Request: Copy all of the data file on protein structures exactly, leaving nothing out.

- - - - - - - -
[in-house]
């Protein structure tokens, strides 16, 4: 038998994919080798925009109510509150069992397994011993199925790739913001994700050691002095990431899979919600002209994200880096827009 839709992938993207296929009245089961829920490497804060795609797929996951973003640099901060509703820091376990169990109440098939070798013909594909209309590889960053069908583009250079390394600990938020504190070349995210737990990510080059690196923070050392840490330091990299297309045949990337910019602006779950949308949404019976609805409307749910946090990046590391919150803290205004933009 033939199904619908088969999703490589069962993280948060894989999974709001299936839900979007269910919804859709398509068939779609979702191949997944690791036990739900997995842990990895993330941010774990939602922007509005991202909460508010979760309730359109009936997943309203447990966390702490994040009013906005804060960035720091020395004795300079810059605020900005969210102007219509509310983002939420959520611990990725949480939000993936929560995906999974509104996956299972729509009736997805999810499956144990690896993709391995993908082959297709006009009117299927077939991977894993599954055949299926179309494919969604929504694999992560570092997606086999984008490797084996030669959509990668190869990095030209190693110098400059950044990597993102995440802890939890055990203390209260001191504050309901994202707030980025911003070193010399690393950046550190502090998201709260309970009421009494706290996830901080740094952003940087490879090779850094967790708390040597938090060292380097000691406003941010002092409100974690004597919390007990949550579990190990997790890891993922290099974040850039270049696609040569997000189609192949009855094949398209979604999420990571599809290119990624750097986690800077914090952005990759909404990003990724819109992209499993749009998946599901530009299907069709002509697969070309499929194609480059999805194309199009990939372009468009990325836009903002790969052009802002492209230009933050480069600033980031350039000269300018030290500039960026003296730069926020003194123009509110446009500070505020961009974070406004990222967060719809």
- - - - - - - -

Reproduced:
[in-house]
């Protein structure tokens, strides 16, 4: 038998994919080798925009109510509150069992397994011993199925790739913001994700050691002095990431899979919600002209994200880096827009 839709992938993207296929009245089961829920490497804060795609797929996951973003640099901060509703820091376990169990109440098939070798013909594909209309590889960053069908583009250079390394600990938020504190070349995210737990990510080059690196923070050392840490330091990299297309045949990337910019602006779950949308949404019976609805409307749910946090990046590391919150803290205004933009 033939199904619908088969999703490589069962993280948060894989999974709001299936839900979007269910919804859709398509068939779609979702191949997944690791036990739900997995842990990895993330941010774990939602922007509005991202909460508010979760309730359109009936997943309203447990966390702490994040009013906005804060960035720091020395004795300079810059605020900005969210102007219509509310983002939420959520611990990725949480939000993936929560995906999974509104996956299972729509009736997805999810499956144990690896993709391995993908082959297709006009009117299927077939991977894993599954055949299926179309494919969604929504694999992560570092997606086999984008490797084996030669959509990668190869990095030209190693110098400059950044990597993102995440802890939890055990203390209260001191504050309901994202707030980025911003070193010399690393950046550190502090998201709260309970009421009494706290996830901080740094952003940087490879090779850094967790708390040597938090060292380097000691406003941010002092409100974690004597919390007990949550579990190990997790890891993922290099974040850039270049696609040569997000189609192949009855094949398209979604999420990571599809290119990624750097986690800077914090952005990759909404990003990724819109992209499993749009998946599901530009299907069709002509697969070309499929194609480059999805194309199009990939372009468009990325836009903002790969052009802002492209230009933050480069600033980031350039000269300018030290500039960026003296730069926020003194123009509110446009500070505020961009974070406004990222967060719809």